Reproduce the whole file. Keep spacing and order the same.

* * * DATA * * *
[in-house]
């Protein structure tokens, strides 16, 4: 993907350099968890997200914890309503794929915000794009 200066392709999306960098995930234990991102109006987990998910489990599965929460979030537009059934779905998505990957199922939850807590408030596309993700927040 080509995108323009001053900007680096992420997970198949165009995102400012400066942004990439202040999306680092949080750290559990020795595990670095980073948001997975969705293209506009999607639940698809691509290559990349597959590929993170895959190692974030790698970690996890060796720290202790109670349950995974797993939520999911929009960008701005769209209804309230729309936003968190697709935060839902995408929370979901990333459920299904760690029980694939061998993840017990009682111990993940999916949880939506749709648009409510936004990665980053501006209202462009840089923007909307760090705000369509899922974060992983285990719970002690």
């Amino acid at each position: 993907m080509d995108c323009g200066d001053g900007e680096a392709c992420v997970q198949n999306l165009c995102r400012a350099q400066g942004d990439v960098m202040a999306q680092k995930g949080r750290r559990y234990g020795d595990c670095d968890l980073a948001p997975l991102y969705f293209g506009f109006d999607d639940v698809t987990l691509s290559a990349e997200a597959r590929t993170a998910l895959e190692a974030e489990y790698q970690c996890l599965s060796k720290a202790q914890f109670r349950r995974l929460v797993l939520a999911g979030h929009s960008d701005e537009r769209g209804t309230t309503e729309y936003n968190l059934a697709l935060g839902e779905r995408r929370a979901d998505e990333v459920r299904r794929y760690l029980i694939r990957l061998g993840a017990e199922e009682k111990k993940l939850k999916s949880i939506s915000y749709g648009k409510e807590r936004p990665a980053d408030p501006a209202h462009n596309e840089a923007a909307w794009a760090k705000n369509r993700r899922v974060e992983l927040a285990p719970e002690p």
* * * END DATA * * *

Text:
[in-house]
């Protein structure tokens, strides 16, 4: 993907350099968890997200914890309503794929915000794009 200066392709999306960098995930234990991102109006987990998910489990599965929460979030537009059934779905998505990957199922939850807590408030596309993700927040 080509995108323009001053900007680096992420997970198949165009995102400012400066942004990439202040999306680092949080750290559990020795595990670095980073948001997975969705293209506009999607639940698809691509290559990349597959590929993170895959190692974030790698970690996890060796720290202790109670349950995974797993939520999911929009960008701005769209209804309230729309936003968190697709935060839902995408929370979901990333459920299904760690029980694939061998993840017990009682111990993940999916949880939506749709648009409510936004990665980053501006209202462009840089923007909307760090705000369509899922974060992983285990719970002690």
């Amino acid at each position: 993907m080509d995108c323009g200066d001053g900007e680096a392709c992420v997970q198949n999306l165009c995102r400012a350099q400066g942004d990439v960098m202040a999306q680092k995930g949080r750290r559990y234990g020795d595990c670095d968890l980073a948001p997975l991102y969705f293209g506009f109006d999607d639940v698809t987990l691509s290559a990349e997200a597959r590929t993170a998910l895959e190692a974030e489990y790698q970690c996890l599965s060796k720290a202790q914890f109670r349950r995974l929460v797993l939520a999911g979030h929009s960008d701005e537009r769209g209804t309230t309503e729309y936003n968190l059934a697709l935060g839902e779905r995408r929370a979901d998505e990333v459920r299904r794929y760690l029980i694939r990957l061998g993840a017990e199922e009682k111990k993940l939850k999916s949880i939506s915000y749709g648009k409510e807590r936004p990665a980053d408030p501006a209202h462009n596309e840089a923007a909307w794009a760090k705000n369509r993700r899922v974060e992983l927040a285990p719970e002690p």